|firstname.lastname@example.org||# Posted on June 9, 2014 at 23:36|
Reflection on Persson, 9.6.2014
Today we had a very interesting hybrid between a lecture and discussion. I liked the lecture and Persson’s way of thinking on how we can use renewable energy and use energy derived from sources other than fossil fuel. I was able to draw many parallels between Sweden and Slovenia, my home country. Slovenia relies on hydro-energy, has a nuclear power plant, and about two thirds of it are unused forests. Lying on the Adriatic Sea and experiencing proper summers and proper winters, it gets its fair share of sunlight throughout the year, and solar panels are becoming more popular (though still out of price range for most Slovenians), and it has a low population density. These are characteristics similar to Sweden.
But, in my experience, Slovenians are not too concerned with the global climate change, although they do believe in it. The news that I read/watch from time to time never correlates the droughts (which in Slovenia means poor rains) with the global climate change aspect. When they report on local climate and weather phenomena, they report it as if it is separate from the global climate. Though the discussions on global climate do get coverage, it is not nearly as prominent a topic as it is on social media, like facebook (this might also be because of the groups I am a member on on facebook). This is really unfortunate, as Slovenia is one of the countries with the highest number of diverse ecosystems in 20.000km2. I think there is a lot of potential to use the Slovenian forests to capture the CO2 and use the wood for building and furniture. Unlike Sweden, Slovenia only experiences winters of -20 C, so wood is a viable construction material even for winter-times. So while Slovenia is far away from being an EU leader in green energy consumption and sustainable development, the potential is there.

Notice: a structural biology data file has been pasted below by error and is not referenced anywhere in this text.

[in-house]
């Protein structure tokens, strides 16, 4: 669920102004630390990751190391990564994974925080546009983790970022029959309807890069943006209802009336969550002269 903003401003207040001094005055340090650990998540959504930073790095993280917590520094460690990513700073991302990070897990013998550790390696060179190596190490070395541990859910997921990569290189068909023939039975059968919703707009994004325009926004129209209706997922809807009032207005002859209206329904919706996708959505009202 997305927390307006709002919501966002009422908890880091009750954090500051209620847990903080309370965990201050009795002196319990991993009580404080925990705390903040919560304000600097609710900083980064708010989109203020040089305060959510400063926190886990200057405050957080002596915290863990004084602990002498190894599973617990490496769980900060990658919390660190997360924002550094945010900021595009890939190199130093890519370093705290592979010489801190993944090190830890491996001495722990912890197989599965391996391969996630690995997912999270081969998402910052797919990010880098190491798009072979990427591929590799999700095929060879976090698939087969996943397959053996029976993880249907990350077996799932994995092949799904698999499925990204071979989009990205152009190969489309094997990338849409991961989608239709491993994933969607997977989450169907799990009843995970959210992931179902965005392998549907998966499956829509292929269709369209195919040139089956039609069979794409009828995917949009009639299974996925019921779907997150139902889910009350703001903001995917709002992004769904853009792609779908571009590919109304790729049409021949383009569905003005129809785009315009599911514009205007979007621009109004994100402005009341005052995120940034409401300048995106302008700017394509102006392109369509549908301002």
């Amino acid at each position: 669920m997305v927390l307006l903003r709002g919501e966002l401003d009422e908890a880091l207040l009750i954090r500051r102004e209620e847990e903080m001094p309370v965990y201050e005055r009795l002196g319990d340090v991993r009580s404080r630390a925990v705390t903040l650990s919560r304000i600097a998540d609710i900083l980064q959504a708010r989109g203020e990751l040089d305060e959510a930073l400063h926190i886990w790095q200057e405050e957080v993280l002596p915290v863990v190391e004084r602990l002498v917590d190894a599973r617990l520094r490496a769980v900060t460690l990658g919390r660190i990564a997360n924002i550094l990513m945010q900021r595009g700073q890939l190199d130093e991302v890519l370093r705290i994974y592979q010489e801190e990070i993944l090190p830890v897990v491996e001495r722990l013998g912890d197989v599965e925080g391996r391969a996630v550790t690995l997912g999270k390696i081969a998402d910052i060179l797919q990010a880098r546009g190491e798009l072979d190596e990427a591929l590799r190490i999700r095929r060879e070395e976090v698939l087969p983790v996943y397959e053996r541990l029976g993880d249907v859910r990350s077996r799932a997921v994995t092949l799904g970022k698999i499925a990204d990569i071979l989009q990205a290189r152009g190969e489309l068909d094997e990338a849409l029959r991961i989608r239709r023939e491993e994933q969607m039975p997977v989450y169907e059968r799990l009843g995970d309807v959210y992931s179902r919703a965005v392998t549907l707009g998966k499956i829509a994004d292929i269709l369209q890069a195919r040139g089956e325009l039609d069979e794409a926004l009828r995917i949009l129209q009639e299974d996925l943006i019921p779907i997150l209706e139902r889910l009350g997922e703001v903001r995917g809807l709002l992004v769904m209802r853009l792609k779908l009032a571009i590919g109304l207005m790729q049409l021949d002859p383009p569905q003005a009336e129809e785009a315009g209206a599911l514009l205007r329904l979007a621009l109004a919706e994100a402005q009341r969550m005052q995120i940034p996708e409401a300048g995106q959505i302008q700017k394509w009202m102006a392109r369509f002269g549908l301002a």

Since Persson’s talk was also concerned with economy and labour, one of the things I was wondering during the lecture was: How does the relationship people have with their work/employment affect how they feel about the nature and how their work directly or indirectly affects the environment? This is a very complex question and one that we are far away from answering. Research has shown that people that work on their products (in group or individually) from start till finish (i.e. do not work on a production line) are a lot happier doing their work, are more interested in it, and value it more. The list goes on and on. There is also a software company in Australia who gives its employees 1 day a week to work on any project they want, as long as they bring back a product or have something to present to the group. The employees love it and it allows them to be creative. Furthermore, developed countries that are more egalitarian (e.g. Sweden, Finland, Japan) are also the ones which care more about climate change than the less egalitarian developed countries (e.g. UK, USA). This is only a correlation, not a causation. However, in the more egalitarian developed countries people are also happier doing their work and happier in general. This is fundamental in the relationship the nation’s population has with the economy and its environment.
Reply To: Reflections by Maria on lecture of 9 June
Start › Forums › Courses › Current Debates and Themes in Global Environmental History › Reflections by Maria on lecture of 9 June › Reply To: Reflections by Maria on lecture of 9 June